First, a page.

"Alan Mallach’s The Divided City is the best and most relevant book written on urban planning and policy in post-industrial cities in the 21st century...[It] is not only packed with information and ideas, but is well-written, enjoyable, and engaging....[it] provides a thorough, nuanced, and much-needed discussion about race and concentrated poverty...vitally important..useful to practitioners, academics, and citizens...a classic on urban planning and policy."
— Cleveland Scene
— Tulsa Book Review
"A cogent analysis of the current state of play of the nation's urban challenges and opportunities, and will give anyone who thinks about cities a wealth of new information, a powerful perspective on cities and neighborhood change, and some inspirational words."
— City Observatory
"Timely...Mallach...offers a cogent, data-driven analysis of urban polarization, how we got here, and what it will take to create inclusive cities that work for all."
"The Divided City makes important contributions towards understanding both gentrification and neighborhood decline....[It]is one of the three most important books on cities that I have read in recent years."
— Housing Studies
"Prudent, deeply learned...book."
— American Prospect
"In The Divided City, Alan Mallach expertly charts the decline of America's industrial cities, and explores what has led to their unexpected, and at times unequal, resurgence. By looking at cases across the country—from Detroit to Pittsburgh to Baltimore, and more—Mallach paints a complicated picture of urban inequality in the United States and examines its many causes and manifestations, including its disproportionate impact on communities of color. This book is an essential read for anyone who wants to understand how the forces of structural inequality shape the cities we know and love, and what tools we have as policy makers, nonprofits, and residents to make our cities more just, equal places to live."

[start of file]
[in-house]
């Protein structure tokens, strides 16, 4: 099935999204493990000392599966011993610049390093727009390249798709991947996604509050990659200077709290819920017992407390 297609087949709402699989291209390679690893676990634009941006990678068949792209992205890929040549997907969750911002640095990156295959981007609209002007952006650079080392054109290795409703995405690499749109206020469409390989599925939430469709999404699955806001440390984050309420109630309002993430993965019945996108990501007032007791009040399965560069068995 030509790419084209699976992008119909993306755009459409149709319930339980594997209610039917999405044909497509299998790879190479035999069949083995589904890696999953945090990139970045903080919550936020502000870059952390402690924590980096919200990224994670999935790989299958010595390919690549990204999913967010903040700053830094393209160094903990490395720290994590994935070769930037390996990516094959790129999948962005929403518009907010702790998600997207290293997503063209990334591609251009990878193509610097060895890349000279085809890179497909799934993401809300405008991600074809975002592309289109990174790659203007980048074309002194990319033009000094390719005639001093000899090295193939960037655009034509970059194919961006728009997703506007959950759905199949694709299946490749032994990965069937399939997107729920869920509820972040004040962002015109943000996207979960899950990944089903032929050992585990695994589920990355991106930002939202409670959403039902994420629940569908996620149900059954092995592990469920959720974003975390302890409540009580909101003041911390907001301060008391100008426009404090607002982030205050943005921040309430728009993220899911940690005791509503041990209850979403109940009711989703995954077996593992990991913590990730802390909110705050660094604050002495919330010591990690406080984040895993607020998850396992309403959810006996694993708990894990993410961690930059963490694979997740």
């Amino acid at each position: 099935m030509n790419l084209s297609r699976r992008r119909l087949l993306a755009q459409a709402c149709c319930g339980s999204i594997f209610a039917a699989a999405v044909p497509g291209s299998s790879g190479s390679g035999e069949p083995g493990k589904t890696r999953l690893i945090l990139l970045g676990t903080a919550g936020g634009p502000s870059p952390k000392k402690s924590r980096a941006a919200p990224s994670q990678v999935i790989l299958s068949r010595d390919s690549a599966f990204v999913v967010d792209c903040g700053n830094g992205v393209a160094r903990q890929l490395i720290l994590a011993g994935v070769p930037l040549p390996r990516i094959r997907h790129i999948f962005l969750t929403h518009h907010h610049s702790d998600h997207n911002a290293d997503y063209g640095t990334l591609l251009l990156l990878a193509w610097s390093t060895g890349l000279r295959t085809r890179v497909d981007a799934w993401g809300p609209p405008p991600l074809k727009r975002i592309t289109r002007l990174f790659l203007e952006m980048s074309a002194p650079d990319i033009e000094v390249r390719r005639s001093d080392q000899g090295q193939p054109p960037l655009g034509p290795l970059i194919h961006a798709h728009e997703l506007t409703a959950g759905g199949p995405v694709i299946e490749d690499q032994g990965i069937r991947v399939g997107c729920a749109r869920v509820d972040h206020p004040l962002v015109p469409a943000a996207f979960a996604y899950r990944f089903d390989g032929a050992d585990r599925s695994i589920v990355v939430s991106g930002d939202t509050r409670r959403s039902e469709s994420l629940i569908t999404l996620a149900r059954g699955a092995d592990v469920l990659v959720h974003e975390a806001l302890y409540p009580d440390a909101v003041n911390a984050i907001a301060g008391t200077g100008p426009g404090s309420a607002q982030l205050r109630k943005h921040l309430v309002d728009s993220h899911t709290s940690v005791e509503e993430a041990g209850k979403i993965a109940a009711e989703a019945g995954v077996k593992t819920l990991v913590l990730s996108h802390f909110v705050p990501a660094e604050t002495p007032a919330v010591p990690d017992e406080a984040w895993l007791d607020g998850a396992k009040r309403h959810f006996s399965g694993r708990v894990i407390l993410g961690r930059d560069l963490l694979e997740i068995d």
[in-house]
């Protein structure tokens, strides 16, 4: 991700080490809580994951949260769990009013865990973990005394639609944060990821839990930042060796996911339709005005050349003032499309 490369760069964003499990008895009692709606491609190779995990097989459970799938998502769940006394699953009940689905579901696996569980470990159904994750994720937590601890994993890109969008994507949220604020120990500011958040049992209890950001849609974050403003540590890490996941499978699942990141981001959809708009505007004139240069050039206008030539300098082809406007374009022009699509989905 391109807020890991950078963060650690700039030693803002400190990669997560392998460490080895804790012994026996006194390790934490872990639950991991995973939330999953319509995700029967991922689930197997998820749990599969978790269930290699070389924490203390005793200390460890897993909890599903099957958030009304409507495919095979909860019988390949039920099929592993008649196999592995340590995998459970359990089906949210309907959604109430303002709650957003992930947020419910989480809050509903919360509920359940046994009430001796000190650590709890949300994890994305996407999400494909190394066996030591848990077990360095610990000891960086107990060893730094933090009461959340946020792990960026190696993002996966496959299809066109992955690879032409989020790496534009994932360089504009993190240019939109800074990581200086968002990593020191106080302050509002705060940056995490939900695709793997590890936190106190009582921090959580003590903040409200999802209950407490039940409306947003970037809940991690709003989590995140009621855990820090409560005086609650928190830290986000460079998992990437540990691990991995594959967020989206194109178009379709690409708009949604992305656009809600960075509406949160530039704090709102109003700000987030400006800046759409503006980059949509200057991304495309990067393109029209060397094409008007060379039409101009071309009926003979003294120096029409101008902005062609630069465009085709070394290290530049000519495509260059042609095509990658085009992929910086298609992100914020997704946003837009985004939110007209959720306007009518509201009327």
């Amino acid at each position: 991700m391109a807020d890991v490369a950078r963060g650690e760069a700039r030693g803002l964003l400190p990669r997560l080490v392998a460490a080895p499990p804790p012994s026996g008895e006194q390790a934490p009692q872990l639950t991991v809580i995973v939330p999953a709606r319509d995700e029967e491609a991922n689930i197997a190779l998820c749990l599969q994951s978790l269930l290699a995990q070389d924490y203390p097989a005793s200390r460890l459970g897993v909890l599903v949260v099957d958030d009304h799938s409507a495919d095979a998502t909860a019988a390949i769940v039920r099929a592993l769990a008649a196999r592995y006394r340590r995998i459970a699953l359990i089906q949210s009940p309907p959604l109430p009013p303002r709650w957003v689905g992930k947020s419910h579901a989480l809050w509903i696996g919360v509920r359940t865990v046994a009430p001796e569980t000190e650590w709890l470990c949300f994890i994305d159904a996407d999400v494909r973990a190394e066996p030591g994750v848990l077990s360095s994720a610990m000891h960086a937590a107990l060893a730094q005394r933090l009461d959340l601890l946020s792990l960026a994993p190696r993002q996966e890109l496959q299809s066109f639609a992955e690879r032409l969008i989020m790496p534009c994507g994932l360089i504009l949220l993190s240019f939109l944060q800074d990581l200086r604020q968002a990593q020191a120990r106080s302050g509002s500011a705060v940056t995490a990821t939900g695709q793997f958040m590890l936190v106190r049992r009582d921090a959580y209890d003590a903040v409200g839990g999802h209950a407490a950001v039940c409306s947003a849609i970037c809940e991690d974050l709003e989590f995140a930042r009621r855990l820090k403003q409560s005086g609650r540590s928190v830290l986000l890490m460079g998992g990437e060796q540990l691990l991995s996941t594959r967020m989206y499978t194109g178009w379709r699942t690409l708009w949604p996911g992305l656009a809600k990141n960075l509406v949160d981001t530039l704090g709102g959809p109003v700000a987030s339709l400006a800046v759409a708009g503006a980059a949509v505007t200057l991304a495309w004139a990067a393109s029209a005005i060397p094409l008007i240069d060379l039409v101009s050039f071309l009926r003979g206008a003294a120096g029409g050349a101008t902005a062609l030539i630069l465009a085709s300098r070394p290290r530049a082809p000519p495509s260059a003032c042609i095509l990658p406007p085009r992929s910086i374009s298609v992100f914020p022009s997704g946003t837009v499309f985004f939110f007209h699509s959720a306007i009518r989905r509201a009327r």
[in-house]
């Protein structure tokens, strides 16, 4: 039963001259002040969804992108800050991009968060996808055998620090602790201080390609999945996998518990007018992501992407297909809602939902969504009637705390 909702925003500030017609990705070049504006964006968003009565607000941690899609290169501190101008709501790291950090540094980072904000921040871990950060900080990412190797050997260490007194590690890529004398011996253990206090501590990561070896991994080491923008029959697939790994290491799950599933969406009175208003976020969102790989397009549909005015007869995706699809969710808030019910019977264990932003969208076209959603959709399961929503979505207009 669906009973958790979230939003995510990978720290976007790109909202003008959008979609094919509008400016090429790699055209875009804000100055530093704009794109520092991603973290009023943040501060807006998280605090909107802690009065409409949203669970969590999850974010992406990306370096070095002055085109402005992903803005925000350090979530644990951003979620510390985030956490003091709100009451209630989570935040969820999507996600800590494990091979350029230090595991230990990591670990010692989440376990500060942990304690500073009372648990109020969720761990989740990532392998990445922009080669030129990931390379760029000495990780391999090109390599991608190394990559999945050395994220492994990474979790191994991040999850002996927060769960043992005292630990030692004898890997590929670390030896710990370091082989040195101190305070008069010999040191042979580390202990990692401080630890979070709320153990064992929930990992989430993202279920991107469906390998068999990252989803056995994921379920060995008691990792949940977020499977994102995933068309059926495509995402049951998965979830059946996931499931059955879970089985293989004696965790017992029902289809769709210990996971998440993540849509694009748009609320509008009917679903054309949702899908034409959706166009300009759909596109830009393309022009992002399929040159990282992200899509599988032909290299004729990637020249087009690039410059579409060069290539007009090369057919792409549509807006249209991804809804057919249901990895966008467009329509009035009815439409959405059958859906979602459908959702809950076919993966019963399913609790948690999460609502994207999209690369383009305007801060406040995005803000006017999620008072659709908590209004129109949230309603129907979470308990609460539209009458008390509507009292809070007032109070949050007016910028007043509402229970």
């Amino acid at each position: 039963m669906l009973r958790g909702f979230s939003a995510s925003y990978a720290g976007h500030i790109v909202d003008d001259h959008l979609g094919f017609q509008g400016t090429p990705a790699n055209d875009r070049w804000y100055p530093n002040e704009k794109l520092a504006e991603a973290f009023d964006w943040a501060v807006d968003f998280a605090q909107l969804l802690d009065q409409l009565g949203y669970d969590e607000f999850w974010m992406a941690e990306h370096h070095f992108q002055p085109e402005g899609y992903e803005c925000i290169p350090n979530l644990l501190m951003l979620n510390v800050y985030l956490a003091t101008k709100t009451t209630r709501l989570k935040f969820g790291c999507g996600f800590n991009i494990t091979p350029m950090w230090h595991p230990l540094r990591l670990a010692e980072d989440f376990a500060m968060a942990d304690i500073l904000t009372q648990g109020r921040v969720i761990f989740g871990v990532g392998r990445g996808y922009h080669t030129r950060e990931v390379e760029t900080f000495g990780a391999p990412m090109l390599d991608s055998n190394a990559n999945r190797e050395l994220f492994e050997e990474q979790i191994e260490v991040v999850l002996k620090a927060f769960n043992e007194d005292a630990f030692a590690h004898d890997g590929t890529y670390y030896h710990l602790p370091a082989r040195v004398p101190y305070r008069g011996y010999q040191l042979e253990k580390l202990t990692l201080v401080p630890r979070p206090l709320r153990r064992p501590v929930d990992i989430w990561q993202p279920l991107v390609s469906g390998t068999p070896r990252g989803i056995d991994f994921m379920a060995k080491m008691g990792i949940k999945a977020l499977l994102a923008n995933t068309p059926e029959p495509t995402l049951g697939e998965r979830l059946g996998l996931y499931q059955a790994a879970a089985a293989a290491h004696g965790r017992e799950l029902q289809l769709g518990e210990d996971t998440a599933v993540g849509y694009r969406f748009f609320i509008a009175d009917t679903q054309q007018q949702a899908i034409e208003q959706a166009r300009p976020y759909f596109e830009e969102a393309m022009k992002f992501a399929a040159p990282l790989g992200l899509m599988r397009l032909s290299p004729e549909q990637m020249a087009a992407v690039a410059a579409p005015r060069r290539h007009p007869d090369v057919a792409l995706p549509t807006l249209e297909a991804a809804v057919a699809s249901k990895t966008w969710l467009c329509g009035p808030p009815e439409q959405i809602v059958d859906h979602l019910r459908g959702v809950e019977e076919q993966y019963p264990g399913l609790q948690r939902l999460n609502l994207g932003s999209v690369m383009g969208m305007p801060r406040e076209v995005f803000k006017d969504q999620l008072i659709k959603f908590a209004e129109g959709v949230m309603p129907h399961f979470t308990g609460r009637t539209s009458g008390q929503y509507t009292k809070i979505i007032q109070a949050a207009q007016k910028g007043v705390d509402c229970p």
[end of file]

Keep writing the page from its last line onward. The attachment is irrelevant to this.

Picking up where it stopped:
— Darren Walker, President of the Ford Foundation
"Always a master teacher, Mallach helps us understand why today's city comeback is so limited and, most importantly, shares optimism and concrete strategies for how cities can chart a new path of equitable development and inclusive prosperity."
— Angela Glover Blackwell, CEO of PolicyLink
"Alan Mallach has written a thought-provoking book that tells the story of many forgotten communities across America. He digs deep and not only highlights past failures, but future opportunities to help breathe life back into these places. This book is an important read for anyone who cares about bettering the community they live in."
— Congressman Dan Kildee
"Alan Mallach—master storyteller, historian, and policy wonk—offers a thorough analysis of the decline of America's legacy cities and the current challenges that they face. He then proposes an interesting future vision for well-governed, resilient places that offer high quality of life and broad-based opportunity for all residents."
— George McCarthy, President and CEO of the Lincoln Institute of Land Policy